Sax von Stroheim writes:
Uninspired action, a plot rehashed from Star Wars ’77 and Return of the Jedi, progressive signalling standing in for characterization (look, girl power!), a cynical trotting out of decrepit pieces of nostalgia to fulfill the audience’s jones for their childhood toys, a screenplay filled with dumb-hip-ironic jokes and sub-Joss Whedon snark: it’s hard for me to imagine any movie pandering any harder to all the worst impulses of the moviegoing audience of the current year. Though technically I guess this isn’t the worst Star Wars movie (though I think it falls well short of both Revenge of the Sith and Attack of the Clones in terms of both ambitions and execution), I’m much more tempted to white knight for The Phantom Menace, which is, at least, explicitly aimed at children (not man boys), and, even being aimed at children, still has genuine ideas. Granted, some of the ideas in Menace (and, to be fair, the other prequels) are terrible, but George Lucas had a vision for those movies: a moral and political allegory about the corrupting effects of vengeance and the dangers of unchecked ambition. The Force Awakens doesn’t have ideas, it doesn’t have a vision: it has marketing ploys. It’s a 2 hour long commercial for the new Disney Star Wars brand, which turns out to be just elements of the original trilogy that have been gussied up a little bit — Emo Vader, a fascistier Empire, a super-sized Death Star weapon — without any of those movies’ charm, narrative ingenuity, or inventiveness.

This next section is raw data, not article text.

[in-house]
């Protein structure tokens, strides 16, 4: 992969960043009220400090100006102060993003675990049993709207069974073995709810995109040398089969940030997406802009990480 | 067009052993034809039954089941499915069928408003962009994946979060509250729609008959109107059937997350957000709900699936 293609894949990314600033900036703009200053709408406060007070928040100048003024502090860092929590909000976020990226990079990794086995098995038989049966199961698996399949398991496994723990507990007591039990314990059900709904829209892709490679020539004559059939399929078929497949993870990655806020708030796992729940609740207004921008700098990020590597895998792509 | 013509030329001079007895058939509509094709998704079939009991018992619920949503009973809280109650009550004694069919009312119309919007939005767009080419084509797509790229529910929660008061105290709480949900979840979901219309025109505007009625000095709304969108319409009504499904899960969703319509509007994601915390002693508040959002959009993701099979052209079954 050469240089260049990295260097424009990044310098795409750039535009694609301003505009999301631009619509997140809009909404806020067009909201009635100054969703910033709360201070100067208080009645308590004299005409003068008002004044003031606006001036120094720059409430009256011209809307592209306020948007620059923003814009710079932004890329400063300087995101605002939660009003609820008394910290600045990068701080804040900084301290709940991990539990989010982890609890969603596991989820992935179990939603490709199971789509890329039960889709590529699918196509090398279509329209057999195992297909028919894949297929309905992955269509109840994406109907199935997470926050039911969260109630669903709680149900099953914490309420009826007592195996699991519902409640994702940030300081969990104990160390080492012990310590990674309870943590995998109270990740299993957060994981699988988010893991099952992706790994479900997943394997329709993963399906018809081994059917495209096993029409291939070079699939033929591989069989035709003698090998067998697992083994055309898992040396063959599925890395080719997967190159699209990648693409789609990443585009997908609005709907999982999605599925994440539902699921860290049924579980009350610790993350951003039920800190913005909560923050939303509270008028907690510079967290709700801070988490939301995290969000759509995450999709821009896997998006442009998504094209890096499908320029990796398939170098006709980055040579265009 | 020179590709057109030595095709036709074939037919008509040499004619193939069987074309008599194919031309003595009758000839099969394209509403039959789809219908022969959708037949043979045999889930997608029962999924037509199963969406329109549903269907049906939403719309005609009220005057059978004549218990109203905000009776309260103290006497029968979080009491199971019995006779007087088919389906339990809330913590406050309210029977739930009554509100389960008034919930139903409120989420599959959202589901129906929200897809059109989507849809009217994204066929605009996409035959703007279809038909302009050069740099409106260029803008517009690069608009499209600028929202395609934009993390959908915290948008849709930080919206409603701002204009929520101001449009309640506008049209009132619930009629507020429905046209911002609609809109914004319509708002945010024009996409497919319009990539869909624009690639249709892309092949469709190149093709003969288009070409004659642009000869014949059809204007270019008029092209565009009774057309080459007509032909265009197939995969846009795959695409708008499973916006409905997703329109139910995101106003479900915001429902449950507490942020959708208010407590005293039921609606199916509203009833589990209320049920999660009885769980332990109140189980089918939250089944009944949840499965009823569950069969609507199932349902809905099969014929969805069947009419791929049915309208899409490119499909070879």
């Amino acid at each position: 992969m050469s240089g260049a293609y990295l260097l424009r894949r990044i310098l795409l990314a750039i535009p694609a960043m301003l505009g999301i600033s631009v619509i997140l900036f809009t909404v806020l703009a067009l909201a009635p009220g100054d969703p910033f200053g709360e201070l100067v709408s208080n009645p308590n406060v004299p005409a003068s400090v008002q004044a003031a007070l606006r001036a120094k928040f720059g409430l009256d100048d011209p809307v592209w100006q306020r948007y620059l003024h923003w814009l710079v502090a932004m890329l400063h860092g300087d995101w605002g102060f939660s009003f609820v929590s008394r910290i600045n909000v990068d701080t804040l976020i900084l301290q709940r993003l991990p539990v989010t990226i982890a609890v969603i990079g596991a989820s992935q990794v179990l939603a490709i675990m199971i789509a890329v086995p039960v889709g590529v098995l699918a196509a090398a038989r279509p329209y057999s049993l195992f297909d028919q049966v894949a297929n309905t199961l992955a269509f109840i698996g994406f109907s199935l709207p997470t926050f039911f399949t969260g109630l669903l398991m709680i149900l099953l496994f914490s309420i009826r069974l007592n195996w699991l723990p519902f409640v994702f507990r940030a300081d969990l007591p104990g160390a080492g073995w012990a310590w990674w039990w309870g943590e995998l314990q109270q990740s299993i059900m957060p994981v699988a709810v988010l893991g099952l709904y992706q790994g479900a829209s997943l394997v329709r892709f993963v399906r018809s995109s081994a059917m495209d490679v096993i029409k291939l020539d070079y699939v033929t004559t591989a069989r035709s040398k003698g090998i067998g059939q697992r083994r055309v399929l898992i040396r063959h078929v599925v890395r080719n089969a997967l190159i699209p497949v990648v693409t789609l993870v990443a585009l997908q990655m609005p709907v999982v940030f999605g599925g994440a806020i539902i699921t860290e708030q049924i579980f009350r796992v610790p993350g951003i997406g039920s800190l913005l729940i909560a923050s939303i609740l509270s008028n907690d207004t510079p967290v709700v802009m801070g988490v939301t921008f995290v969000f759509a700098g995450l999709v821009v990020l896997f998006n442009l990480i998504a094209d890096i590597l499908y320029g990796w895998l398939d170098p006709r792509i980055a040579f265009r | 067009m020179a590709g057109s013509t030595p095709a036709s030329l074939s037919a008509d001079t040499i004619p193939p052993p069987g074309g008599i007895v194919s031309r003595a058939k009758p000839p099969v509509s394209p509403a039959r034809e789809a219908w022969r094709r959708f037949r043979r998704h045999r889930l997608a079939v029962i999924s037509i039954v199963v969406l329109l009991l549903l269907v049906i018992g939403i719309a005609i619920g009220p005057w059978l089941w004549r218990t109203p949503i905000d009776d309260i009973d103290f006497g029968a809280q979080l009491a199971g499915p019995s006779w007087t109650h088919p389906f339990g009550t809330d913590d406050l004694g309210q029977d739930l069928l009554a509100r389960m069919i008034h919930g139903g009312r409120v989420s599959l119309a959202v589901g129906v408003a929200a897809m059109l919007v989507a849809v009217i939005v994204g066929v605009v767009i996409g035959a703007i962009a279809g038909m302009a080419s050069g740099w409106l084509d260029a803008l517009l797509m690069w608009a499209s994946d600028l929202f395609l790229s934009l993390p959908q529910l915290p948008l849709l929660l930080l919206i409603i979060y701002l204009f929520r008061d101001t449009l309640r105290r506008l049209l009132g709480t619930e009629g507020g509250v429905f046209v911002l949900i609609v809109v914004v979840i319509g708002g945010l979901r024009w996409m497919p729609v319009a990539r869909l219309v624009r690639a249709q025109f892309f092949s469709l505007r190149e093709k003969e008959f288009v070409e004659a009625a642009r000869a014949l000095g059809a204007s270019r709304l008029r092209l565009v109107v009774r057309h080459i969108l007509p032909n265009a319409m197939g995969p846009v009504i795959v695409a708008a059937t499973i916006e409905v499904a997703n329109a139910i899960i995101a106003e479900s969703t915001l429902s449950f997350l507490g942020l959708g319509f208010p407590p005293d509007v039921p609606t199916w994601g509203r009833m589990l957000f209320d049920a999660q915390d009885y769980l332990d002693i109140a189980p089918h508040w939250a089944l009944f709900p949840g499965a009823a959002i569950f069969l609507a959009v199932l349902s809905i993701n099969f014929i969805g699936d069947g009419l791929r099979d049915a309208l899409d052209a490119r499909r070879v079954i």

There aren’t even any cool, new spaceships.
(And I don’t really want to get into all the ways in which the plot is stupid and doesn’t make sense, because you can make such claims about all the Star Wars movies — but even by those standards the plot is pretty stupid and nothing makes much sense).